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Wednesday, Jan 19, 2022
Outlook.com
Outlook.com
Opinion/USA

Mixed Messages

Christmas in the best of times has a split personality. There is a religious Christmas and a secular Xmas. This year the political is upstaging, and incorporating, both of them.

Mixed Messages
Mixed Messages
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-0001-11-30T00:00:00+05:53

The national psyche is shell-shocked. Even with the highest murder rate among fellow nations and being the largest arms dealer in the world, Americans are stunned by the blowback of September 11, actual attacks on their home ground, on the scale of special effects in movies. Decorative lights are red, white, and blue, in memoriam to the dead, in support of America's war on terrorists.

Osama bin Laden and his band of men, mass murderers for their cause, have thrown the season out of whack. A few dozen men in one branch of one religion killed thousands of people of many religions and nationalities. They want Americans, men and women of many faiths living and working together--and therefore infidels in their scheme of things--out of Saudi Arabia. They want the world to follow their script, their reading of scripture. They will go to any lengths, to the ends of the earth and back, to achieve their purpose. We are reminded that history is geography is destiny.

Compare the two main figures of the season. Father Christmas or St. Nicholas or Sinter Klaas or Santa Claus is an older man from the Arctic Circle, part pagan, part Christian, who rides a horse or a sleigh pulled by reindeer and carries big bags of presents. Jesus is a Jew from Bethlehem, a younger man who has few possessions.

Both of them are legendary philanthropists; they emanate love for people, each in his own way. In the case of Santa, love is shown by bestowing gifts. In the case of Jesus, love is its own reward, a spiritual gift. This creates a certain tension about life on the worldly plane, between the claims of the Kingdom of God and human nature.

This year it's a schism, a crisis. There is a revival of existentialism and of religious expression. Not all Americans celebrate Christmas. There are more Americans who are not Christians than there are African-Americans or Hispanics. You could call them the country's largest minority. Those who are not adherents of Christianity are caught up in the seasonal momentum, which continues from Thanksgiving until trees shed their needles and are discarded. The Christmas experience, centered around Christmas Eve, may last for two months. Many stores do almost half their year's business geared to Christmas and other businesses function exclusively for Christmas.

This year we are more aware than usual of the tens of millions of American Hindus, Sikhs, Muslims, Jews, Buddhists, Baha'is, secular humanists, and those who follow or don't follow other beliefs. We are more aware than usual that America is a pluralist society where more than one-seventh of the population do not observe the birthday of Jesus. There is added reason to give different perspectives some room to breathe amid the crowd of Christmas activities and symbols. We want to see a government for Afghanistan that reflects its multiethnic population, women as much as men. We want them to be as free as we are. Christmas assimilated Saturnalia and winter solstice observances to honor the figure revered as the prince of peace. Christians give gifts, primarily to children, as a proxy for giving birthday gifts to baby Jesus.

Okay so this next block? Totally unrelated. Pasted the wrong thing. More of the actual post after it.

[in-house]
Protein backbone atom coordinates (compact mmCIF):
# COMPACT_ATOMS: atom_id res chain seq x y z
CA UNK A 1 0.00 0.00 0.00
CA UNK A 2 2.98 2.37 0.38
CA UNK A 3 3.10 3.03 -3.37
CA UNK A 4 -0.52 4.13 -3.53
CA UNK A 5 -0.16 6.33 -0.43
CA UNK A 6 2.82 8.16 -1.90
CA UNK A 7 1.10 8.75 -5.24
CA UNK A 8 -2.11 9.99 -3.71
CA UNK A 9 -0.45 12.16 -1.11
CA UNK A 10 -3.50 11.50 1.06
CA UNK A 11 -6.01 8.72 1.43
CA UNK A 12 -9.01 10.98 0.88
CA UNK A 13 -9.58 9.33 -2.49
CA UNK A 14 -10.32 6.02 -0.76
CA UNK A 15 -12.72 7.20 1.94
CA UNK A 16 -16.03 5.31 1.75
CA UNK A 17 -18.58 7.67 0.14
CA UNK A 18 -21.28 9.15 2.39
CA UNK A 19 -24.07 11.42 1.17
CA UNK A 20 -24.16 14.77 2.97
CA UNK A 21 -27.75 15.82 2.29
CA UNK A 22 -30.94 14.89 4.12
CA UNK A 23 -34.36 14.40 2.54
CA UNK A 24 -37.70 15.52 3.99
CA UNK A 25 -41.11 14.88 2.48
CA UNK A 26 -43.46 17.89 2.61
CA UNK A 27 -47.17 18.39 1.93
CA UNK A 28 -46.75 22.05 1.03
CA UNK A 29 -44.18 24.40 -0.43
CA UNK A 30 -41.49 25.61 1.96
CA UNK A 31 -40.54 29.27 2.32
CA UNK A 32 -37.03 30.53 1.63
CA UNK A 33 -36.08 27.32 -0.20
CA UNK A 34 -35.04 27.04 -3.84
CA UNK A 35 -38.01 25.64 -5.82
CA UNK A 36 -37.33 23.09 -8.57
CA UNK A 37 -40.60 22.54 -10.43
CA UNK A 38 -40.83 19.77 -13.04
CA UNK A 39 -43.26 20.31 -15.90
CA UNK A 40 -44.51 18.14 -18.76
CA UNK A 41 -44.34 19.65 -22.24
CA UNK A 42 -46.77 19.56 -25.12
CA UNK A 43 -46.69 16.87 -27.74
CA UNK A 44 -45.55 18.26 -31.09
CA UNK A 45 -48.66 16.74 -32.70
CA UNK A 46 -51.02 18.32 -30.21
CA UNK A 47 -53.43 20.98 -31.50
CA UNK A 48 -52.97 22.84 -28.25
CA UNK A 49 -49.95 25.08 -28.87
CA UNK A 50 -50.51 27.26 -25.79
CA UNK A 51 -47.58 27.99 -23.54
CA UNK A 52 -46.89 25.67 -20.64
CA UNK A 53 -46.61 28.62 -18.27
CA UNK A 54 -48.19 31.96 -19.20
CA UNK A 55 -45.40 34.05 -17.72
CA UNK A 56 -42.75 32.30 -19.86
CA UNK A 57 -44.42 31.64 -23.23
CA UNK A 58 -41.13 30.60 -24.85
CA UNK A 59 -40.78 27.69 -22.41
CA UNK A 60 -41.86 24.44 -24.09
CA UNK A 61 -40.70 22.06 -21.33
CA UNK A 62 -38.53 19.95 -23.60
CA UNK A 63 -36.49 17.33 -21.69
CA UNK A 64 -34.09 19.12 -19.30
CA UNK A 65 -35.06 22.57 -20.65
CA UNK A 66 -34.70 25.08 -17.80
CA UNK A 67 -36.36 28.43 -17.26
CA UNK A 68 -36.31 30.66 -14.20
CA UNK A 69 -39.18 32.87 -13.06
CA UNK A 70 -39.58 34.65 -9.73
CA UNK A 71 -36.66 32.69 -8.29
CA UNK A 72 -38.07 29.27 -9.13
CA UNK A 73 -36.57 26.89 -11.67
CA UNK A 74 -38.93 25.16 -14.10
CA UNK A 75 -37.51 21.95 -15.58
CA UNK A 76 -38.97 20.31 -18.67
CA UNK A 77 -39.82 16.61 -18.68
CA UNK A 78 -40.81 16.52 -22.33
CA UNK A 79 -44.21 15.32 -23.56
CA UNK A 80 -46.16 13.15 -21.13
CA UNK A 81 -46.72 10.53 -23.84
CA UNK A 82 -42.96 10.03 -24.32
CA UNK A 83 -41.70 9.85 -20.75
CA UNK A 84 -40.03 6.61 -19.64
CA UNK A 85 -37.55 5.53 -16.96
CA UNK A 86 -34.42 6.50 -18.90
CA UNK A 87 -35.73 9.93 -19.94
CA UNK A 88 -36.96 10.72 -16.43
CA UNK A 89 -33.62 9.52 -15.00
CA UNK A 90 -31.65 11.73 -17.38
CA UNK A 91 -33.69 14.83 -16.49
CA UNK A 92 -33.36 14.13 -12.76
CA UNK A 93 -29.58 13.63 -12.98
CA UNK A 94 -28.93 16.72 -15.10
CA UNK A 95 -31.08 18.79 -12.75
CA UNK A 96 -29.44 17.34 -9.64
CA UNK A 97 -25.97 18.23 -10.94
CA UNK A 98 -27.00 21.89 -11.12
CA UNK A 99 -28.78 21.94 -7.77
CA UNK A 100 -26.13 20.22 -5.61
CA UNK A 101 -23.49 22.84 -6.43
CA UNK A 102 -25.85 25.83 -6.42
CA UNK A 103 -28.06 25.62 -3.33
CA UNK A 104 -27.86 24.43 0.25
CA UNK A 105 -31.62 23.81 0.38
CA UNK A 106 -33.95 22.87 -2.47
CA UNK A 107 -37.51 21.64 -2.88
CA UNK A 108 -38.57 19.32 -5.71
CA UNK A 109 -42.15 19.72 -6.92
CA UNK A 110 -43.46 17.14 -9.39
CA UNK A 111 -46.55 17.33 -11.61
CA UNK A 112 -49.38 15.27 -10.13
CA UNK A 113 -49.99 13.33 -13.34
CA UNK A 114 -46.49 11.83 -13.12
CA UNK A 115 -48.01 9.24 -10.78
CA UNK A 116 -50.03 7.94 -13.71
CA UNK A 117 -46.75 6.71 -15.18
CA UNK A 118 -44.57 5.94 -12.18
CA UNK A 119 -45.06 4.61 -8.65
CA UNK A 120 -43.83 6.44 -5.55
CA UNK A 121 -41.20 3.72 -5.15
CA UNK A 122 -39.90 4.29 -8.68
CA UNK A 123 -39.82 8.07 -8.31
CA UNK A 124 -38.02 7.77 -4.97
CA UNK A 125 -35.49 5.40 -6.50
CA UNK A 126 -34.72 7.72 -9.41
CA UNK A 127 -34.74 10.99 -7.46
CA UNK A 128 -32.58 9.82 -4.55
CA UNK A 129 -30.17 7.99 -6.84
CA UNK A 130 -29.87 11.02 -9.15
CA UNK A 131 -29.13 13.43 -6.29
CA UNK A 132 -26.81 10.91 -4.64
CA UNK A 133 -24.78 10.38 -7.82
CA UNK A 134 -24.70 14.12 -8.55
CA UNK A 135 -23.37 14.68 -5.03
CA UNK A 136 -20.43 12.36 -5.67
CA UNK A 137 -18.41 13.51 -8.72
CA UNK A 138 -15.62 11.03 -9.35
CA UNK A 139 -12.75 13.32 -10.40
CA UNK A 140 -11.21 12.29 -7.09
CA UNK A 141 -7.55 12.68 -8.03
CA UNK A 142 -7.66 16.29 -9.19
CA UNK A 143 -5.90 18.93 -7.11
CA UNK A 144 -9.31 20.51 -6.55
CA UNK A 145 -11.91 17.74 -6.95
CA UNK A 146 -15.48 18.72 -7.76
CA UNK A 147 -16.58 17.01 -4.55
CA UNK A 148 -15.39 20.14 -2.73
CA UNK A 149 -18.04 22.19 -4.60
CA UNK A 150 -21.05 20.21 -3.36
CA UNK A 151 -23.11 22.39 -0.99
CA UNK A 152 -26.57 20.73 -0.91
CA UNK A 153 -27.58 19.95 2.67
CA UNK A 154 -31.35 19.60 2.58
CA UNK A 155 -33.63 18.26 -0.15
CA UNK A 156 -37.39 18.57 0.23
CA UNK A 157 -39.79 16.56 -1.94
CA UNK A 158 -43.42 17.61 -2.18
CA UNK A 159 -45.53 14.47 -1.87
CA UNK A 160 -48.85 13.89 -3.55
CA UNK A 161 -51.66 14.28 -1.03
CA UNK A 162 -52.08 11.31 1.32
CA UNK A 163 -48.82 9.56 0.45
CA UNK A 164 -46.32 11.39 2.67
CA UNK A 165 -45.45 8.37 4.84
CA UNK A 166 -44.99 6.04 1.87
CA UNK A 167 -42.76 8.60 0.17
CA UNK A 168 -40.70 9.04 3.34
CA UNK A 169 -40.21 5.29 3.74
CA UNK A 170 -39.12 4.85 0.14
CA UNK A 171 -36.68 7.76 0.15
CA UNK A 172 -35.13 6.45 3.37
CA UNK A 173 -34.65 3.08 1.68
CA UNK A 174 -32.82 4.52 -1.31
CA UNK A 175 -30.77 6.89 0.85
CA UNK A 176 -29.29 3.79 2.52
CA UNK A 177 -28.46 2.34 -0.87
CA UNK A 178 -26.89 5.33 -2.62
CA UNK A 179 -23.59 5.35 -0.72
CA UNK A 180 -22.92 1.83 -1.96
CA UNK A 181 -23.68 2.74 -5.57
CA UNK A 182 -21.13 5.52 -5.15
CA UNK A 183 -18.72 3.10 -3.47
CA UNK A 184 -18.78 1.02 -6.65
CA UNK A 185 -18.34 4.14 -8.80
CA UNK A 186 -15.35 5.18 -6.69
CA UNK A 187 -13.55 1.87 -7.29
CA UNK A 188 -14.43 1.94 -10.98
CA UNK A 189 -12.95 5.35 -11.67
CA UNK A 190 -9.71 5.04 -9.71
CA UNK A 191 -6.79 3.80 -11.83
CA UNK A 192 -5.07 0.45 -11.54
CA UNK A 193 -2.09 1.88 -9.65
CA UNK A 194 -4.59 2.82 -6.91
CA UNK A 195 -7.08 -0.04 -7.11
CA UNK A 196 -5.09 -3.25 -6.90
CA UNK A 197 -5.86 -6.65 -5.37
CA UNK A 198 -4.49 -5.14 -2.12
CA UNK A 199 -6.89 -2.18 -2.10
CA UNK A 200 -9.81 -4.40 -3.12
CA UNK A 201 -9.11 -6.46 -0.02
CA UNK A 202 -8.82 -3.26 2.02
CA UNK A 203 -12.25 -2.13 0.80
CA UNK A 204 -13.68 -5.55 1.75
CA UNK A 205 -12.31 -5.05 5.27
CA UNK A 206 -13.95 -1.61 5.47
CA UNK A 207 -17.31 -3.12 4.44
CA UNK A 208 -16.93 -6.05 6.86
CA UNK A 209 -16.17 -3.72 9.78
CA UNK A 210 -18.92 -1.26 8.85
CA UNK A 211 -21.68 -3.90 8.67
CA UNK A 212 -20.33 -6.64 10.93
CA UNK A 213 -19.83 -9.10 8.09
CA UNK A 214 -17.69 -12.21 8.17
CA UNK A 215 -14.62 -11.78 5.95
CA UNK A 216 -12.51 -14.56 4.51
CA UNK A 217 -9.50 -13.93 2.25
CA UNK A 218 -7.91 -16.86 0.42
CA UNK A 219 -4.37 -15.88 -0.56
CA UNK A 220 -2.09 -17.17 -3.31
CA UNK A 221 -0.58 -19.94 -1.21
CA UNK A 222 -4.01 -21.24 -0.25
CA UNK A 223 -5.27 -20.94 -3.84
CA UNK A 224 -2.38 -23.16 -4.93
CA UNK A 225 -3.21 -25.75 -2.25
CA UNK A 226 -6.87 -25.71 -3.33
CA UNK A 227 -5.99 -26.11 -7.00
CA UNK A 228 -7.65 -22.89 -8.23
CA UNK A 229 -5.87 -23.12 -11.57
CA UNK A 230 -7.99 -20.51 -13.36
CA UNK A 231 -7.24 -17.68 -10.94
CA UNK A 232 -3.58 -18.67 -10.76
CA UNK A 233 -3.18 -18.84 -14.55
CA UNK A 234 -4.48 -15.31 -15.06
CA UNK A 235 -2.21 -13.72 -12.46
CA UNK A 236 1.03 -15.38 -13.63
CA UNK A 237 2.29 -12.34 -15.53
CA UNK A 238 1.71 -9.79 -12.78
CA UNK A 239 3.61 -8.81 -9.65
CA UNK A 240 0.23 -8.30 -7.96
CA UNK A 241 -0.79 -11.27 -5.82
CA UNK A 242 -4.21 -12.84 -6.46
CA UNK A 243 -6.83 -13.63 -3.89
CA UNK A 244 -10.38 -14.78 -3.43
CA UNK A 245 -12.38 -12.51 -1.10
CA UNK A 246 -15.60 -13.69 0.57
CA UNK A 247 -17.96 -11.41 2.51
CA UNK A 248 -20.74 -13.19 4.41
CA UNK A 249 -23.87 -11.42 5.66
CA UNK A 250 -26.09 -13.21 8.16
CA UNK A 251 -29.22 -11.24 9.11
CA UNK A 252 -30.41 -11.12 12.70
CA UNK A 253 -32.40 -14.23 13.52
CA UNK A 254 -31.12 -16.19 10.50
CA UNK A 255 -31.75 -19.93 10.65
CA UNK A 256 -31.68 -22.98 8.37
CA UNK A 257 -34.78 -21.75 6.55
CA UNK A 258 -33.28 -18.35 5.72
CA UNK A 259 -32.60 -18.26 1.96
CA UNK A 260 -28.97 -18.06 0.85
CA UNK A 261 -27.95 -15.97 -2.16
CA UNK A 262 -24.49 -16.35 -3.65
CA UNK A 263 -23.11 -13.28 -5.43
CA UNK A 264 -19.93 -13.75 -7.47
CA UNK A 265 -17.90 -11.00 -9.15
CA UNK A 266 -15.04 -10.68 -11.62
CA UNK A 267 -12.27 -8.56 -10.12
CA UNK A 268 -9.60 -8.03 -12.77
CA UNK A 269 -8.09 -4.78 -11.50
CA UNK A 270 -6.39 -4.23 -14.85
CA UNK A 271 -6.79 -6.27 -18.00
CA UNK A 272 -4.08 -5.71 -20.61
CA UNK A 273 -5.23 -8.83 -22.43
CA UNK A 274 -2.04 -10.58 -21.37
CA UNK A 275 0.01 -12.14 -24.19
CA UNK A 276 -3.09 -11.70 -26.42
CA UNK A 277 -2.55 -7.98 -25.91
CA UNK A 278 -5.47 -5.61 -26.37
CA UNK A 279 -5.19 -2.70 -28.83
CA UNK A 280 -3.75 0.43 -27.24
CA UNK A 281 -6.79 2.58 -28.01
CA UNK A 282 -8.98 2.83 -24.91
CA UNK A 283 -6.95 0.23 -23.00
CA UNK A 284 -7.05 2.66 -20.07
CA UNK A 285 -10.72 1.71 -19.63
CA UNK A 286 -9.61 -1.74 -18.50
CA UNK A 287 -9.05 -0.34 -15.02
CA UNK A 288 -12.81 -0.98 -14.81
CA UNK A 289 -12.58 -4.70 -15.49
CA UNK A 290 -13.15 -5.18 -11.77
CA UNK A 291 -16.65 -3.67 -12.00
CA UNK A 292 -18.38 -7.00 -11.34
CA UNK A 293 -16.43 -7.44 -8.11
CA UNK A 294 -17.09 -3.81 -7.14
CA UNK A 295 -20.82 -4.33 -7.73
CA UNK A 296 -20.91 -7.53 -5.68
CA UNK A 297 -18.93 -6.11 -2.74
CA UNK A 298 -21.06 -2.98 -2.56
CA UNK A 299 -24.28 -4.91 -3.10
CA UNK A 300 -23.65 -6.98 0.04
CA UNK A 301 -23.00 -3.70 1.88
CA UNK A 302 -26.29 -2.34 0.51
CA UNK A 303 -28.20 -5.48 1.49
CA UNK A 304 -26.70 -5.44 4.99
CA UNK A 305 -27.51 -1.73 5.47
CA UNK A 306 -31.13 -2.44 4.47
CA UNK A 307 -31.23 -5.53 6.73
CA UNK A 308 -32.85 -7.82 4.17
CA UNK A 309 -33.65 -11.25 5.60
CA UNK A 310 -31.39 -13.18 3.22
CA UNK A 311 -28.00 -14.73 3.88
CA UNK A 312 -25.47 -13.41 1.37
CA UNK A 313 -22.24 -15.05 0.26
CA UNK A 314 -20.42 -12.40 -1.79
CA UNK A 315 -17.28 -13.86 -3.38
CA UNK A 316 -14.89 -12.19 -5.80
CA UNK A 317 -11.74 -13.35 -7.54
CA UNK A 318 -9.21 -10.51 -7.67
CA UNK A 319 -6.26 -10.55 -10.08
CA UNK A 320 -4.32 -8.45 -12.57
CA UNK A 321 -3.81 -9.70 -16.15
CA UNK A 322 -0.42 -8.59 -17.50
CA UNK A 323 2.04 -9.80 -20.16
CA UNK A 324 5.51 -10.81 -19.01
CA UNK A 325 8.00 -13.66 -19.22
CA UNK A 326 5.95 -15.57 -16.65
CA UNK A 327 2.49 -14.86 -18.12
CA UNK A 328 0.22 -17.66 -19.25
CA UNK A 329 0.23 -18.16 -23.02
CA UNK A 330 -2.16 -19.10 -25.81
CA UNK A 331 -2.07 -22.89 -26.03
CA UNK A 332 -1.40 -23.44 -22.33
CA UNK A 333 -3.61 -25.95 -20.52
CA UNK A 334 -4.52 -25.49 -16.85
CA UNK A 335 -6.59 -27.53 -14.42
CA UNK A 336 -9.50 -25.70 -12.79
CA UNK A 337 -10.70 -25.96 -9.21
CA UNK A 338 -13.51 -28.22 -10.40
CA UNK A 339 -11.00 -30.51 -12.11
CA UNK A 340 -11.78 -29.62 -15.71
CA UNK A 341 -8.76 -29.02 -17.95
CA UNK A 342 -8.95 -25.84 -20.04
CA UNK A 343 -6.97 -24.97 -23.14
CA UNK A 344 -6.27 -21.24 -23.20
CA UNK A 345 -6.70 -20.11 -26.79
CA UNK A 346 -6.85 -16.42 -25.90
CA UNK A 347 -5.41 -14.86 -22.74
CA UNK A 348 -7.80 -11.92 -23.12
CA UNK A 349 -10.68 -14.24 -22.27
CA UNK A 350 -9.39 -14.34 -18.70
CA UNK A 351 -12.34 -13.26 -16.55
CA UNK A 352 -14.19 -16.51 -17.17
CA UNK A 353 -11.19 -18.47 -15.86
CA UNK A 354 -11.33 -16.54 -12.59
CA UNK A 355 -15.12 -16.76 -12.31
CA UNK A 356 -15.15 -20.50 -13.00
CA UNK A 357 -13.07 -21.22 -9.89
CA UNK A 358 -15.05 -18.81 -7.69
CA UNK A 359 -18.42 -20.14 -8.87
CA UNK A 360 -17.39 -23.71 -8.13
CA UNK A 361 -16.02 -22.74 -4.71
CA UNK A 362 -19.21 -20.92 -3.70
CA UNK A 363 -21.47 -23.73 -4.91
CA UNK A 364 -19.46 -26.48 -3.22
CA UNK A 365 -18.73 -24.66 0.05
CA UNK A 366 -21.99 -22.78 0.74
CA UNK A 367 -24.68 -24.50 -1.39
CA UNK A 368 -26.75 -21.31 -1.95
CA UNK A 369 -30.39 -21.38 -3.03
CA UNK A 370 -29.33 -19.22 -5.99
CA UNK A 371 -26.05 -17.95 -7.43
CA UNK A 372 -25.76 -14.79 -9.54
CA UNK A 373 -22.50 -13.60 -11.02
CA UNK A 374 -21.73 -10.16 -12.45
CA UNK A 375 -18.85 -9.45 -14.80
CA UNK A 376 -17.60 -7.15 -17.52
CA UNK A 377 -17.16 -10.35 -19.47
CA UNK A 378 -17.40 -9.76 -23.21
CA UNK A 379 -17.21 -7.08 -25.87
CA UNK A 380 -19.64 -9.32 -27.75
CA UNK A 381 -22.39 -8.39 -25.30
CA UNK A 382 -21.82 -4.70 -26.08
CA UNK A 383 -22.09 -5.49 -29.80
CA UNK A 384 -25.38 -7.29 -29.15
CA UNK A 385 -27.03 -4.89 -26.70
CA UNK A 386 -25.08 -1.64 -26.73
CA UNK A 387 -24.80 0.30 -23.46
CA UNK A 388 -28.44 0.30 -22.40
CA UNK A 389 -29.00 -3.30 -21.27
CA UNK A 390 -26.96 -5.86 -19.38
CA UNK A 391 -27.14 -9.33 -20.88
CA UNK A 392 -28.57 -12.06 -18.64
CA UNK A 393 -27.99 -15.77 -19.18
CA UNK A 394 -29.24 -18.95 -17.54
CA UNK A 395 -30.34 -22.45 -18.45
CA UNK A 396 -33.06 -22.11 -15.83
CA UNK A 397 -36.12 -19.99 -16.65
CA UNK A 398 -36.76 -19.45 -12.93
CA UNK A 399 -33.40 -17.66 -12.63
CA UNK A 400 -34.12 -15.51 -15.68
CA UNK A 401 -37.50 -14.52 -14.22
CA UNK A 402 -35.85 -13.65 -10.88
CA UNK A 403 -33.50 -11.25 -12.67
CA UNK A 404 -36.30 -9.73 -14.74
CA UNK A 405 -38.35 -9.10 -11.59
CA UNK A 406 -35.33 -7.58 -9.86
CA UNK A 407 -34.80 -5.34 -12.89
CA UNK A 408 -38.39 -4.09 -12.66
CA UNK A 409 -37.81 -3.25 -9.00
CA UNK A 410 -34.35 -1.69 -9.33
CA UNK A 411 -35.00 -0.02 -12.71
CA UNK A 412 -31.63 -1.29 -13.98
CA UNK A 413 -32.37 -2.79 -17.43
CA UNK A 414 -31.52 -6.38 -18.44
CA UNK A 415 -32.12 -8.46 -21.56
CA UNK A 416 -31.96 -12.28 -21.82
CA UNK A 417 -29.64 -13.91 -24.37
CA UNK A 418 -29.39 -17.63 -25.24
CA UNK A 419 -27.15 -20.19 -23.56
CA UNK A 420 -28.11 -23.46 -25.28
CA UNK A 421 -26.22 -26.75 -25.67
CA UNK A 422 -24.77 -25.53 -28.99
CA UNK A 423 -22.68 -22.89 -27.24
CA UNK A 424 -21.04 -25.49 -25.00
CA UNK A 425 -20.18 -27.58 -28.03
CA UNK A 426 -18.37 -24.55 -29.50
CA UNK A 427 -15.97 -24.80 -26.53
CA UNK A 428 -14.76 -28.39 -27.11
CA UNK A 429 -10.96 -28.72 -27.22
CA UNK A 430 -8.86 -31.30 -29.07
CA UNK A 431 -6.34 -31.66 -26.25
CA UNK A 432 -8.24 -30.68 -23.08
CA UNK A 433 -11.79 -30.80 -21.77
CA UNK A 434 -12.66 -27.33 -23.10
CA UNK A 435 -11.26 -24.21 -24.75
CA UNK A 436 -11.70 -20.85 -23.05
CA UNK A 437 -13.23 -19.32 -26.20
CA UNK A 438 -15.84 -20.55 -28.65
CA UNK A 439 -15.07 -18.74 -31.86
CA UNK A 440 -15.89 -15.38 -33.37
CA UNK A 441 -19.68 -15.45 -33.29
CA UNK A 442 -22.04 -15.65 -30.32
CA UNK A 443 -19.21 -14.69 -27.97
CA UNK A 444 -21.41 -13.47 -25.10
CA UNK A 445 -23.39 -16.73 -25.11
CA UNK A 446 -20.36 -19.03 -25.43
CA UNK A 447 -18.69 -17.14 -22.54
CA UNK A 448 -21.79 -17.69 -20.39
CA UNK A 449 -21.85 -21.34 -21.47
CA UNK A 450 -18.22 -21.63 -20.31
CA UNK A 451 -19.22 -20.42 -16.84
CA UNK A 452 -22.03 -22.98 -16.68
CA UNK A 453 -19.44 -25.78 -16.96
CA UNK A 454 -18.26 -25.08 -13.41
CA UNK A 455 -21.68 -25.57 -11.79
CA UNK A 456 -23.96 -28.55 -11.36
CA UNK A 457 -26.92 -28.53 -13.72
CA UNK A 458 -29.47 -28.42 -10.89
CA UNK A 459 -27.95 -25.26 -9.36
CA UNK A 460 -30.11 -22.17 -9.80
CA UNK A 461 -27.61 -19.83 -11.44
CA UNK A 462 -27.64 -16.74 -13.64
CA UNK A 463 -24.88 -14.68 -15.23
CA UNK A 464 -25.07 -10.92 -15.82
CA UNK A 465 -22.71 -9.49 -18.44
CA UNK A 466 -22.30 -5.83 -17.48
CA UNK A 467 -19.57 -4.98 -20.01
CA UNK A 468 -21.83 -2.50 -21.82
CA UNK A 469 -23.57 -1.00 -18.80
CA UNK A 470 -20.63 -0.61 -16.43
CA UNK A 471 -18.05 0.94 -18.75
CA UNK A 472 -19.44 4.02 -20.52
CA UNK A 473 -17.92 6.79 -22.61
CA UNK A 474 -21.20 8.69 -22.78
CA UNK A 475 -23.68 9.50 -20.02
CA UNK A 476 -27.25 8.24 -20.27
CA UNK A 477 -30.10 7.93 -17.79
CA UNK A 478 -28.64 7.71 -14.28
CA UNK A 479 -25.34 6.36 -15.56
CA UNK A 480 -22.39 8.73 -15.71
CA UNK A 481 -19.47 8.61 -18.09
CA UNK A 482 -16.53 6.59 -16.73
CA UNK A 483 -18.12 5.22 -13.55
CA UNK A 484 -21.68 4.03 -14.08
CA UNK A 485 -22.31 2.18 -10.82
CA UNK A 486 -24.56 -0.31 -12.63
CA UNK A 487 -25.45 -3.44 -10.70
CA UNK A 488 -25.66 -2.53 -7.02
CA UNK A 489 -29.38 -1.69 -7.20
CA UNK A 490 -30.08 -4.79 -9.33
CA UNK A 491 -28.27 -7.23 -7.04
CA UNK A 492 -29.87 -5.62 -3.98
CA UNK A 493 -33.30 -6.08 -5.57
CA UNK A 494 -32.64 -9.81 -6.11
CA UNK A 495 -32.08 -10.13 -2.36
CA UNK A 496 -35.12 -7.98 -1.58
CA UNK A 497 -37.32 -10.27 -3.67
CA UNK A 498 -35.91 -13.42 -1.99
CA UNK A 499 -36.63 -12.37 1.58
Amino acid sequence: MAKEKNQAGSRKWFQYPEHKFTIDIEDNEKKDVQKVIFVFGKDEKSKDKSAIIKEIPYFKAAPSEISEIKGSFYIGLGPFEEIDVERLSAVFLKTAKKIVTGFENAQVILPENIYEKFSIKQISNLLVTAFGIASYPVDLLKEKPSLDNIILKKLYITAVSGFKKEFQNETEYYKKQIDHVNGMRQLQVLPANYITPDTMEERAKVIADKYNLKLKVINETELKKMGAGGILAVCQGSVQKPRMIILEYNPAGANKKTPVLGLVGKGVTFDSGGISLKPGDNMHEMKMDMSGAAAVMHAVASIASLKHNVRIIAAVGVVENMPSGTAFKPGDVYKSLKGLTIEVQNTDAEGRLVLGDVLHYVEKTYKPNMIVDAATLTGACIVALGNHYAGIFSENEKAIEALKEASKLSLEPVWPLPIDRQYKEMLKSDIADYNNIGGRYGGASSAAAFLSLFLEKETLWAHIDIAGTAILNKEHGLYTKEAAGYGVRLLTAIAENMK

"The Christmas season" generally refers to marketing and sales campaigns for people to buy more than they need as much as to a time of prayer. But the two become merged. It is a religious and political act to be a consumer. Christmas carols play in stores and restaurants. The political prayer is an American ritual, in Congress, in the pledge of allegiance to the flag, at public events. This challenges both democracy and spiritual practice, the Constitution and the Christian Bible.

Most American children do not need any extra things. They have enough. They have been indoctrinated to want more things but they don't need them. For the most part, they have more things than anyone else, more than they know what to do with. What children need is love, support, guidance, nurturing, play, kindness, a good education, and, when in doubt, more of the same. They need physical security, food, health, shelter, clothing, air and water and sunlight.

A patriotic Christmas becomes a fusion of church and state. It toys with the First Amendment. It Christianizes America and politicizes Christian religiosity. It confuses the issues. Jesus is usually performed in movies by northern European Christians who will look more like Santa Claus when they get old, not by what we think of as young "Middle Eastern" or "Mediterranean" men. As with the protean Santa Claus, combined from many cultural traditions, Jesus takes on the local trappings of believers. This year, more than ever, the baby Jesus seems to be swaddled in the American flag while Santa seems to be choking on his laugh.


(Harris Sussman is a consultant on social affairs in Boston, USA)

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